Review History

Hitler, the Arabs and the Jews

About: G. Achcar, Les Arabes et la Shoah, Sindbad.

by Nora Benkorich , 1 October 2010
with the support of FMSH

While some Arabs supported the Nazi regime for a variety of reasons, others sided with the Allies and rose up against anti-Semitism. Gilbert Achcar’s timely book brings new depth to a historiographic field that is still prone to caricatures.


 Gilbert Achcar, Les Arabes et la Shoah, Paris, Sindbad, 2009, 525 p., 26 €.

 Matthias Küntzel, Jihad et haine des Juifs, L’œuvre éditions, 2009, 238 p., 20 €

 Martin Cüppers et Klaus-Michaël Mallmann, Croissant Fertile et Croix gammée, Éditions Verdier, 2009, 352p, 18, 50 €.

Over the last few years, historical books concerning Arab acknowledgement of the Shoah and, more generally, relations between the Arab-Muslim world and Nazi Germany have increased in number and caused a controversy. Within that context, Gilbert Achcar’s work Les Arabes et la Shoah (The Arabs and the Shoah), published in October 2009, stands out for its widely varied bibliography and sources, keen conceptualisation, high scientific quality and, most of all, its constant desire to maintain axiological neutrality. Such methodological exactitude – a priority for any work making scientific claims – deserves to be highlighted, since other books dealing with this subject have an unwelcome tendency to avoid it or indeed cast it aside altogether.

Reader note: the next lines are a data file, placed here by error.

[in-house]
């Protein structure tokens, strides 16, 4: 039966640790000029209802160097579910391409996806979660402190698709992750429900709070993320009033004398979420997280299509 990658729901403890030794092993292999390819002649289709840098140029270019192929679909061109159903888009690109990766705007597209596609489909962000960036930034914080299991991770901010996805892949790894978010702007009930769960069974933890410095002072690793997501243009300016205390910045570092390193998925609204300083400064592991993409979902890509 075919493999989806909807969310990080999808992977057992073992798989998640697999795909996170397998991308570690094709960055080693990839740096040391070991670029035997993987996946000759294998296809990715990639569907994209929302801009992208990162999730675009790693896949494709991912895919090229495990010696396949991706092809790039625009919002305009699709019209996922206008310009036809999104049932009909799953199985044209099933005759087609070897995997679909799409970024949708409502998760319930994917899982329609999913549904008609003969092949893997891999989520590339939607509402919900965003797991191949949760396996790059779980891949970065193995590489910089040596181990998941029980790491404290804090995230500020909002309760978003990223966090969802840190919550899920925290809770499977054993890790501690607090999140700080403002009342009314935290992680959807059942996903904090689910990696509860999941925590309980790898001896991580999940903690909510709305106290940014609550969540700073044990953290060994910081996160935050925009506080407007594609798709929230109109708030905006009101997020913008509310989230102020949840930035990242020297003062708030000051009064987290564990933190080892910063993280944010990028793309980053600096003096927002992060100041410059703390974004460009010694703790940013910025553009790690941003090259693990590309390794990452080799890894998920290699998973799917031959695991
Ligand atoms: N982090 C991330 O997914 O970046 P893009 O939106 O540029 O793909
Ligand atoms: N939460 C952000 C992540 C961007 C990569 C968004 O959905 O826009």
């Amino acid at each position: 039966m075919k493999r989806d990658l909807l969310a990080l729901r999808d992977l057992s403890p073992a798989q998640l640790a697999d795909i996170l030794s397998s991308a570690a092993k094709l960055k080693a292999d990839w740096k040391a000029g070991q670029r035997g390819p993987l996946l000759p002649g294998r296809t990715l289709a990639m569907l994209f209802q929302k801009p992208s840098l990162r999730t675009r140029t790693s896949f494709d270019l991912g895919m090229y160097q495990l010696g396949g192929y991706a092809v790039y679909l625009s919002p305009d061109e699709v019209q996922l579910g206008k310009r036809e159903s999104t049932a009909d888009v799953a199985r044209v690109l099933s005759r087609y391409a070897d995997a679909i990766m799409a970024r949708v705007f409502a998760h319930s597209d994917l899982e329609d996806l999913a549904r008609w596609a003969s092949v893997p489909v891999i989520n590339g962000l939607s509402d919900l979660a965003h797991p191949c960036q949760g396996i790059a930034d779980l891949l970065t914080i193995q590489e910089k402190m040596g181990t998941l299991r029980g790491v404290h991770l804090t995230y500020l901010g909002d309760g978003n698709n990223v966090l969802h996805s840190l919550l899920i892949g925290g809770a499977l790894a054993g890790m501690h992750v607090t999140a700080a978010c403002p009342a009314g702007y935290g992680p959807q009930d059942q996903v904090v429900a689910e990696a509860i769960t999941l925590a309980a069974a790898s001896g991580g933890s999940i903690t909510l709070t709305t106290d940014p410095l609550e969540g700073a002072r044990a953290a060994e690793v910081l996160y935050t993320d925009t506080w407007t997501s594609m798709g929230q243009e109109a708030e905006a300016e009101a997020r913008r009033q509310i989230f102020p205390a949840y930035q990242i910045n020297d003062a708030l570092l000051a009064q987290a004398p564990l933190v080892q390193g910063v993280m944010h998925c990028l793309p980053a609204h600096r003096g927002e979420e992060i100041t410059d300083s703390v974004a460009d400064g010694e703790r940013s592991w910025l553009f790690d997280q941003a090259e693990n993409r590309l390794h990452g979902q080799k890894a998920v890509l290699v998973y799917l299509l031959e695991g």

To illustrate this sad state of affairs, we could cite Halbmond und Hakenkreuz (Crescent Moon and Swastika – English translation not yet published) by Martin Cüppers and Klaus Michaël Mallmann, and Jihad and Jew-Hatred by Matthias Küntzel. Both of these books were published in France at the same time as Achcar’s work. The first book, originally published in German in 2006, presents the Arab-Muslim world as uniform, monolithic, unanimously anti-Semitic, anti-Zionist and pro-Nazi. Dominique Trimbur [1] correctly observes a “real intellectual and scientific dishonesty on the part of the authors. In fact, what is described is not a policy, or relations between Nazi Germany and the Arab-Muslim world, but rather a series of misrepresentations set out end to end, meant to serve as a full picture”. He is right to add that “the overly exclusive use of one single archive source – that is, the Nazi archives – is by no means able to portray the complete, consistent, balanced or representative picture to which the authors supposedly aspire”.